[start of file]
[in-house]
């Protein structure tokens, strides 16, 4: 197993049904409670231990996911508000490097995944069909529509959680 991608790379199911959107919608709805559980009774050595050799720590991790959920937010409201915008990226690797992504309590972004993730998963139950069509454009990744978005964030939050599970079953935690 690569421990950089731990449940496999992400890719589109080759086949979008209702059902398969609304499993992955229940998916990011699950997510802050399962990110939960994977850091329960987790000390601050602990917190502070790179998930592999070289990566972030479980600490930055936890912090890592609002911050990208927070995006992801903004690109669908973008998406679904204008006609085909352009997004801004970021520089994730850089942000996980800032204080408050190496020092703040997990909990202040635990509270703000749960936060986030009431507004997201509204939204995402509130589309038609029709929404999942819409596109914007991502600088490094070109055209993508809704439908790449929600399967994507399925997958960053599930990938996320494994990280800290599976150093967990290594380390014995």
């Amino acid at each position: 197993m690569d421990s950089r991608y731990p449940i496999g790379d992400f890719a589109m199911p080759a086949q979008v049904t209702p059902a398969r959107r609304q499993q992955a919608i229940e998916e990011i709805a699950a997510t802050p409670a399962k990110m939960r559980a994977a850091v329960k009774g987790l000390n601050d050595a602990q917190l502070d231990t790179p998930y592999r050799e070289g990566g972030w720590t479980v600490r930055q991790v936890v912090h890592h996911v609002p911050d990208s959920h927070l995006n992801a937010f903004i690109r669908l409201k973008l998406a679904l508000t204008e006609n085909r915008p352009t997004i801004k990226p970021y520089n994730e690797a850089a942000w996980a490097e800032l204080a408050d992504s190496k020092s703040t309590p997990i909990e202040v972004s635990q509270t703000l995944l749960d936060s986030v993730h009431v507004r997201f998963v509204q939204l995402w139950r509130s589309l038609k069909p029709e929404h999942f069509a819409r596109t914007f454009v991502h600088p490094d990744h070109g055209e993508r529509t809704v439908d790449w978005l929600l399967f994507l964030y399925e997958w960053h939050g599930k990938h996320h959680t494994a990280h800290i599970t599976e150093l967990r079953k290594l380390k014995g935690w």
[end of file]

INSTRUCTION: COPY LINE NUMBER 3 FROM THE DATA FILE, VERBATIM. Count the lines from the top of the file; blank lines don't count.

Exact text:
């Amino acid at each position: 197993m690569d421990s950089r991608y731990p449940i496999g790379d992400f890719a589109m199911p080759a086949q979008v049904t209702p059902a398969r959107r609304q499993q992955a919608i229940e998916e990011i709805a699950a997510t802050p409670a399962k990110m939960r559980a994977a850091v329960k009774g987790l000390n601050d050595a602990q917190l502070d231990t790179p998930y592999r050799e070289g990566g972030w720590t479980v600490r930055q991790v936890v912090h890592h996911v609002p911050d990208s959920h927070l995006n992801a937010f903004i690109r669908l409201k973008l998406a679904l508000t204008e006609n085909r915008p352009t997004i801004k990226p970021y520089n994730e690797a850089a942000w996980a490097e800032l204080a408050d992504s190496k020092s703040t309590p997990i909990e202040v972004s635990q509270t703000l995944l749960d936060s986030v993730h009431v507004r997201f998963v509204q939204l995402w139950r509130s589309l038609k069909p029709e929404h999942f069509a819409r596109t914007f454009v991502h600088p490094d990744h070109g055209e993508r529509t809704v439908d790449w978005l929600l399967f994507l964030y399925e997958w960053h939050g599930k990938h996320h959680t494994a990280h800290i599970t599976e150093l967990r079953k290594l380390k014995g935690w």